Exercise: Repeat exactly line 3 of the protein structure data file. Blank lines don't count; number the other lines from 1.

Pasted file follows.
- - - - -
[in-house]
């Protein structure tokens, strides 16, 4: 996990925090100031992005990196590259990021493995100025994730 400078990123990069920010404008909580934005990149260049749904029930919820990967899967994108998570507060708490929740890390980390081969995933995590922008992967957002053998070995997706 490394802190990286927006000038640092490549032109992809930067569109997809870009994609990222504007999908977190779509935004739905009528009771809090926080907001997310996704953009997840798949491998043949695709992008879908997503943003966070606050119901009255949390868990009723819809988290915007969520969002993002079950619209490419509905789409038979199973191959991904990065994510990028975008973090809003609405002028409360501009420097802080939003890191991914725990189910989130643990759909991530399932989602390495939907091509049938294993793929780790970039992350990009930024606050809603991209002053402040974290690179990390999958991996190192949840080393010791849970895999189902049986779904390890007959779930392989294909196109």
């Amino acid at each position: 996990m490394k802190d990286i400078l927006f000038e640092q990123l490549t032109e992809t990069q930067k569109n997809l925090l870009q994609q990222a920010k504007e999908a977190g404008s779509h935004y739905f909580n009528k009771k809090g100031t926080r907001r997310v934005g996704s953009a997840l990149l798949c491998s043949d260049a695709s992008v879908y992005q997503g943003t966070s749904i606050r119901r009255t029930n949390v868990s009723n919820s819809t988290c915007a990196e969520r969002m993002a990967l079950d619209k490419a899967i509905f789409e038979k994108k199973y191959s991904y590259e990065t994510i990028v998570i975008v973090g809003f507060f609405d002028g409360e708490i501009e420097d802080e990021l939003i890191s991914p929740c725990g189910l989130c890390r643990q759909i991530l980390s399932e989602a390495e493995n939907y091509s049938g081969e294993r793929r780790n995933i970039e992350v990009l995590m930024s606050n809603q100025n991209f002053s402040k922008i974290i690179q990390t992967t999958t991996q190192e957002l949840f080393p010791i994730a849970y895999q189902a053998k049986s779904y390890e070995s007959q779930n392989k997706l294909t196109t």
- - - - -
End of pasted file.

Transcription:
């Amino acid at each position: 996990m490394k802190d990286i400078l927006f000038e640092q990123l490549t032109e992809t990069q930067k569109n997809l925090l870009q994609q990222a920010k504007e999908a977190g404008s779509h935004y739905f909580n009528k009771k809090g100031t926080r907001r997310v934005g996704s953009a997840l990149l798949c491998s043949d260049a695709s992008v879908y992005q997503g943003t966070s749904i606050r119901r009255t029930n949390v868990s009723n919820s819809t988290c915007a990196e969520r969002m993002a990967l079950d619209k490419a899967i509905f789409e038979k994108k199973y191959s991904y590259e990065t994510i990028v998570i975008v973090g809003f507060f609405d002028g409360e708490i501009e420097d802080e990021l939003i890191s991914p929740c725990g189910l989130c890390r643990q759909i991530l980390s399932e989602a390495e493995n939907y091509s049938g081969e294993r793929r780790n995933i970039e992350v990009l995590m930024s606050n809603q100025n991209f002053s402040k922008i974290i690179q990390t992967t999958t991996q190192e957002l949840f080393p010791i994730a849970y895999q189902a053998k049986s779904y390890e070995s007959q779930n392989k997706l294909t196109t």